I’ve been in the working world for at least 15 years and only really became aware of Black Friday five years ago. I was oblivious to it before that, but now I cannot get away from it as it dominates most November conversations, with people planning their stokvel and bonus money around it.
The images on TV of people queuing outside retail stores from 5am and then rushing in as the doors open so that they can be among the first to receive the sale items before they run out is both fascinating and scary. Even now I’m sure most of our mailboxes and phone messages are jammed full of Black Friday specials – insurance, furniture, grocery and liquor deals that we “absolutely cannot afford” to miss.
What gets to me is the gluttonous atmosphere that this time of year creates, with excess being at the centre of it all. Be it excessive eating, drinking, shopping or even excessive cheer, it all feels strained and almost desperate.
It’s as if people spend the other months of the year denying themselves pleasure, rest and reward in order to tap into it all at once and dive into it much like Scrooge McDuck would dive into his vault of gold coins, revelling in his wealth. (If you’ve watched Duck Tales, you will know this reference well.)
The worrying thing about this is that some people spend more than their budget and go into debt. By the time January rolls around, they are barely able to afford groceries for the month, petrol or even school uniforms for their bundles of joy to go back to school because of the devil-may-care attitude brought on by festive fever.
Companies such as medical aids have become wiser and have taken to sending notifications that people can pay their premiums before the usual month-end date, anticipating bounced debit orders from emptied bank accounts that funded the enforced euphoria of the holiday season.
Although I do understand the need for businesses to make money by capitalising on our loose purse strings at this time of year, it does still make one uncomfortable to see people being encouraged to spend money they do not have, particularly in the midst of a pandemic. It is also highly insensitive to those who have lost their livelihoods.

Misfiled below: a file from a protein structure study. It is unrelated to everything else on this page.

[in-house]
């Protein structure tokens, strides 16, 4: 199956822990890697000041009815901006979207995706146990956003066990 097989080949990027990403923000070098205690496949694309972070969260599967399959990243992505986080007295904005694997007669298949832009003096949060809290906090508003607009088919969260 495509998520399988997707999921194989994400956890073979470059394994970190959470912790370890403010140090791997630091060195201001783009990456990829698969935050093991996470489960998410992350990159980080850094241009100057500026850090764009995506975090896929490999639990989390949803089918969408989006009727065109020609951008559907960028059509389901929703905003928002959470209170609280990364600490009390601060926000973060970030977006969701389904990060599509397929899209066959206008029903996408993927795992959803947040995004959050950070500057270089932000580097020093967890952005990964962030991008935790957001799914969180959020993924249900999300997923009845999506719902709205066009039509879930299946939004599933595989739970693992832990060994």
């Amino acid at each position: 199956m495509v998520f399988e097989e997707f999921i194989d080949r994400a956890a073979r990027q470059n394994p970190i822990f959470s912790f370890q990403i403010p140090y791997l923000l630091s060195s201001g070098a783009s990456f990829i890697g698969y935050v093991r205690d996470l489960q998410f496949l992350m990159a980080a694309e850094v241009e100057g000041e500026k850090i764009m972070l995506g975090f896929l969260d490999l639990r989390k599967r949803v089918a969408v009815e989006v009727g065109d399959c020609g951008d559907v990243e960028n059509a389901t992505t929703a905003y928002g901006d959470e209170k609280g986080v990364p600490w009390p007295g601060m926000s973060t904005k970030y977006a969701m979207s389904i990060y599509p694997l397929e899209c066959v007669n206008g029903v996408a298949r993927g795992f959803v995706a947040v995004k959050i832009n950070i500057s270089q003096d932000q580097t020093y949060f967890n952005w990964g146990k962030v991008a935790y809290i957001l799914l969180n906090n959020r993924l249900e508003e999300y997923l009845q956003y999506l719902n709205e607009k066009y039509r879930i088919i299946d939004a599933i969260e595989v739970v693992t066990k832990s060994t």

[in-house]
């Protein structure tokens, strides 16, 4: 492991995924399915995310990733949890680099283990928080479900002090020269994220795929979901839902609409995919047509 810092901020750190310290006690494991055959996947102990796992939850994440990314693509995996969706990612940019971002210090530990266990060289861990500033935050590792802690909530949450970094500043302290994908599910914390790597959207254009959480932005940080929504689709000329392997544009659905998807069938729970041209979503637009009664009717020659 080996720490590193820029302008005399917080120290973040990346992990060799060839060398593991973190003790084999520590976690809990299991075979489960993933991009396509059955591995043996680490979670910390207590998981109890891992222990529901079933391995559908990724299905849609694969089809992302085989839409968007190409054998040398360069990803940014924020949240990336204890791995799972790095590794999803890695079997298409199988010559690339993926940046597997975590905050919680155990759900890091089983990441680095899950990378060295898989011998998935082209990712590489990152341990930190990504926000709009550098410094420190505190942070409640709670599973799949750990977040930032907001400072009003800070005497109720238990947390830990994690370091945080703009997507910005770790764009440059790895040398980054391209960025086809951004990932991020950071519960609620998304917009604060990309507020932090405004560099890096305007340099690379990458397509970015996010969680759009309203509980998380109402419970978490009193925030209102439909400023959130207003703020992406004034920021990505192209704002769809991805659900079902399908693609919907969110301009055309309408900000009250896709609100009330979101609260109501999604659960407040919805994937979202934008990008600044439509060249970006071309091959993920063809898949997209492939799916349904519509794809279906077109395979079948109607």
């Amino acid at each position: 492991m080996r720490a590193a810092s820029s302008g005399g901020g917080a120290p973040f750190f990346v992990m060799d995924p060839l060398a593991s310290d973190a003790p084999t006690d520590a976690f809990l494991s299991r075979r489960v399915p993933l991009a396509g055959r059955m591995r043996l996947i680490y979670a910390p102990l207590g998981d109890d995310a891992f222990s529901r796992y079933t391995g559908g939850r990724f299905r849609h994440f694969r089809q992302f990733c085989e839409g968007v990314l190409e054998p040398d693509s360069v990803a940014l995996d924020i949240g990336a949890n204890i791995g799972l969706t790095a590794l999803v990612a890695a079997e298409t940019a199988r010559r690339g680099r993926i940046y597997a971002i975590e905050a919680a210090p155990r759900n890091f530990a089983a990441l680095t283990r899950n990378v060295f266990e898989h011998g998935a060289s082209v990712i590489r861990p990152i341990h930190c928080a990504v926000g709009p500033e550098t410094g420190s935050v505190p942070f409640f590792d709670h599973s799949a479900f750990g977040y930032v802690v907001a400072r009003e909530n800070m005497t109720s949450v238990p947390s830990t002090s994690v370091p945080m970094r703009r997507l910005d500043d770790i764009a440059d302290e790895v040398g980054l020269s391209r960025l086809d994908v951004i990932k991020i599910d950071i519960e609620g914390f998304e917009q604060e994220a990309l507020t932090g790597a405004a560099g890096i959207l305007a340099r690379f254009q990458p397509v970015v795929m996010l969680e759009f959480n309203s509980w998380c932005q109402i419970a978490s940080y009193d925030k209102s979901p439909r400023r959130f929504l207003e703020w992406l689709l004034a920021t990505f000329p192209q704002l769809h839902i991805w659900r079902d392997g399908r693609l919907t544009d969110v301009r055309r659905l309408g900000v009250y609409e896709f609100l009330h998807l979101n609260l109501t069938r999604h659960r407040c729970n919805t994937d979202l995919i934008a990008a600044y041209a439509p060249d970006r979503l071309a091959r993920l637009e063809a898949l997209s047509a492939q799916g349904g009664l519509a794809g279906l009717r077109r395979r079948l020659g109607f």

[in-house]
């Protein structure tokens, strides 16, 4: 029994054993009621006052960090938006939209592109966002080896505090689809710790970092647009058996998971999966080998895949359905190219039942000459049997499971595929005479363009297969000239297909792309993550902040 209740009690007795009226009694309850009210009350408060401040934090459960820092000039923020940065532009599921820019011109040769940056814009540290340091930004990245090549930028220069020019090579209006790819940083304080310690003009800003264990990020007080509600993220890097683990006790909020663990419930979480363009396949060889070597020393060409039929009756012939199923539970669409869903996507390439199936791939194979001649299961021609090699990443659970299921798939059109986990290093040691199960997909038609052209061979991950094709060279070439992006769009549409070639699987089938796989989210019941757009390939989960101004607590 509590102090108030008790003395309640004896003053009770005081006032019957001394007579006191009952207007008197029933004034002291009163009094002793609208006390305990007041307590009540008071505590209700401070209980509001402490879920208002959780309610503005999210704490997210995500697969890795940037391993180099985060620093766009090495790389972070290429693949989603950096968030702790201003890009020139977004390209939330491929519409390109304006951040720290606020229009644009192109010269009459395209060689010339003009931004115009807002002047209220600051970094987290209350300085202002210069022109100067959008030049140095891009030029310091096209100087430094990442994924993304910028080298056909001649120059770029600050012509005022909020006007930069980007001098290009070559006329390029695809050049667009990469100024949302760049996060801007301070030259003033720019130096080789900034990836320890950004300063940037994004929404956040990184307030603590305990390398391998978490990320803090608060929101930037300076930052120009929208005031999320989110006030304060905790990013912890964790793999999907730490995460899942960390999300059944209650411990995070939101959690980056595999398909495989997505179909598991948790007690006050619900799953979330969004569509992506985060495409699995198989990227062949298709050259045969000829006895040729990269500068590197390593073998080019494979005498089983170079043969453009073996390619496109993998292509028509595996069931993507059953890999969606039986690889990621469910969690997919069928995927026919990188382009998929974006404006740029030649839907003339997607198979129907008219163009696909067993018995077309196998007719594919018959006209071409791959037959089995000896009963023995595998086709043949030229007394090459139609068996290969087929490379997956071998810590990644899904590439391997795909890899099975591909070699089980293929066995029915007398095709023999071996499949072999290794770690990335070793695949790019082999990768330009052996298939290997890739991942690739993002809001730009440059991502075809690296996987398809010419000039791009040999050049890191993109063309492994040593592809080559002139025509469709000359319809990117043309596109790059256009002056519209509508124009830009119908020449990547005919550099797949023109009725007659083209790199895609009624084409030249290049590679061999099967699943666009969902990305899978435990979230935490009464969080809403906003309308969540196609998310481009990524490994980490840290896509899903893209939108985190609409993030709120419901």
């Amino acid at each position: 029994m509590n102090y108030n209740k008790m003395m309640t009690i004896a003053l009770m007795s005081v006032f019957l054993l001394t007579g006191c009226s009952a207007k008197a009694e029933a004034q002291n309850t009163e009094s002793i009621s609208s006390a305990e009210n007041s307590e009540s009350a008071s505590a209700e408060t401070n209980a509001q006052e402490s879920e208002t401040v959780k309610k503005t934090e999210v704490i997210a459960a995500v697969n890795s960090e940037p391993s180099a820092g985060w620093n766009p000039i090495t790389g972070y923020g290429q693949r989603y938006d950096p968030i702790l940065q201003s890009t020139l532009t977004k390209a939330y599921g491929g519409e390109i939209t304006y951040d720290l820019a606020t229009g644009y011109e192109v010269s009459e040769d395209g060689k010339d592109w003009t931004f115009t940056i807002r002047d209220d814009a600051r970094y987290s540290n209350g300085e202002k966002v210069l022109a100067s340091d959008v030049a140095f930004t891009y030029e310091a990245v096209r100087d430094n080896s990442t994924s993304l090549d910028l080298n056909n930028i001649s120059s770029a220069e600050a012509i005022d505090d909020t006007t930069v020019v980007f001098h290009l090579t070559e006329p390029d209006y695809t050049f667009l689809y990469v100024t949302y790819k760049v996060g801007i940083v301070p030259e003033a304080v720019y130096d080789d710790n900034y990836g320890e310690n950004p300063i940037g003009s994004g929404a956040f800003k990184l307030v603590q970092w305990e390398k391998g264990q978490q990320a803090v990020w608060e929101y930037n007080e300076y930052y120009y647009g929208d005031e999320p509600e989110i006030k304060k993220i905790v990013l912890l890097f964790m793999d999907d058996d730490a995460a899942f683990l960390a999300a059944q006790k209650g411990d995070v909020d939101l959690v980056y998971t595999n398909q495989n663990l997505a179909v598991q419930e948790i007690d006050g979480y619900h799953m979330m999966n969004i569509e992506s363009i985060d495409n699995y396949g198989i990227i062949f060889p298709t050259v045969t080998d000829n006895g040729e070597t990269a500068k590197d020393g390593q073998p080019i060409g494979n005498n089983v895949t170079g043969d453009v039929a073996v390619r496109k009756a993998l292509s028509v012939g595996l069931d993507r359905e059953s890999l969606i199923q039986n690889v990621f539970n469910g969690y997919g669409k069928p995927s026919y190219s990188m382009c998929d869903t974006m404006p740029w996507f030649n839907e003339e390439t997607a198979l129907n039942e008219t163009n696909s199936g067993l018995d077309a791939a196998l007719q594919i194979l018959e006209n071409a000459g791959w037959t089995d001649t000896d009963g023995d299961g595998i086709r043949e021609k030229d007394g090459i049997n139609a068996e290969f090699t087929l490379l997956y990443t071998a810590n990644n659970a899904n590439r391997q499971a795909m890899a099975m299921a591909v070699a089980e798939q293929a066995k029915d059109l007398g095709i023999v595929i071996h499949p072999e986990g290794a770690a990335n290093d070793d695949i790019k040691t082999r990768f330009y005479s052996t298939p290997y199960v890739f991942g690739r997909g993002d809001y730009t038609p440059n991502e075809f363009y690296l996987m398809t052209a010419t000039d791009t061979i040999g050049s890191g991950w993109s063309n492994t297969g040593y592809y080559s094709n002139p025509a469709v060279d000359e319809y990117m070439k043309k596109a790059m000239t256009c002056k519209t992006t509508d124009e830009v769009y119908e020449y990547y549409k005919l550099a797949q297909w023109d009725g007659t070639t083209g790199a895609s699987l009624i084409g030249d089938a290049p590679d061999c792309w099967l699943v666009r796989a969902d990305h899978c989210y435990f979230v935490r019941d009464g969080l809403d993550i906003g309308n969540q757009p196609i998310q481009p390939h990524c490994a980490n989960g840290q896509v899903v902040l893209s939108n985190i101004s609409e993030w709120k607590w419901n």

There seem to be a few things at play here that inform people’s reckless spending. One, I think, is a sense of being entitled to a reward after working really hard all year. Not being able to fully enjoy one’s blood, sweat and tears makes it feel right that you now can let loose and indulge.
Second is that the past two years have been probably the most difficult we have all had to face globally, with much of what happened feeling completely out of our control.
We have been subject to an invisible virus that has wrought so much instability, turmoil and trauma that it is understandable that we seek to comfort ourselves by trying to create a sense of all is well, despite the state of the world. Cue the enforced warm fuzzy cheer and cocooning created by material goods. However, what of those who have lost their jobs and income and cannot afford these material comforts?
How do they comfort themselves?
We are locked into a consumerist culture that thrives on making us look outside ourselves for fulfilment as well as imbuing a pervasive sense of Fomo (Fear of missing out).
We have a need to be seen as part of the crowds cramming their trolleys on Black Friday, or flying off on an extravagant end-of-year holiday, or decking our festive tables with food that will most probably go to waste because it’s too much to consume in one sitting.
There was a wormhole in time in 2020 when we were in hard lockdown and were forced out of the consumerism cycle. We had to look inward to self-soothe and appreciate that being alive and with loved ones was a much more sustained form of reward.
The material is a distraction and creates a false sense of happiness that needs to be chased with the next bigger, flashier and more extravagant thing. It’s a vacuum that needs to be questioned, not blindly fed.
We have to see ourselves as whole people throughout the year, and not just at the end of the year. We must find meaningful ways to reflect and nourish ourselves so that we do not make decisions based on the delirium of exhaustion and euphoria. DM168
This story first appeared in our weekly Daily Maverick 168 newspaper which is available for R25 at Pick n Pay, Exclusive Books and airport bookstores. For your nearest stockist, please click here.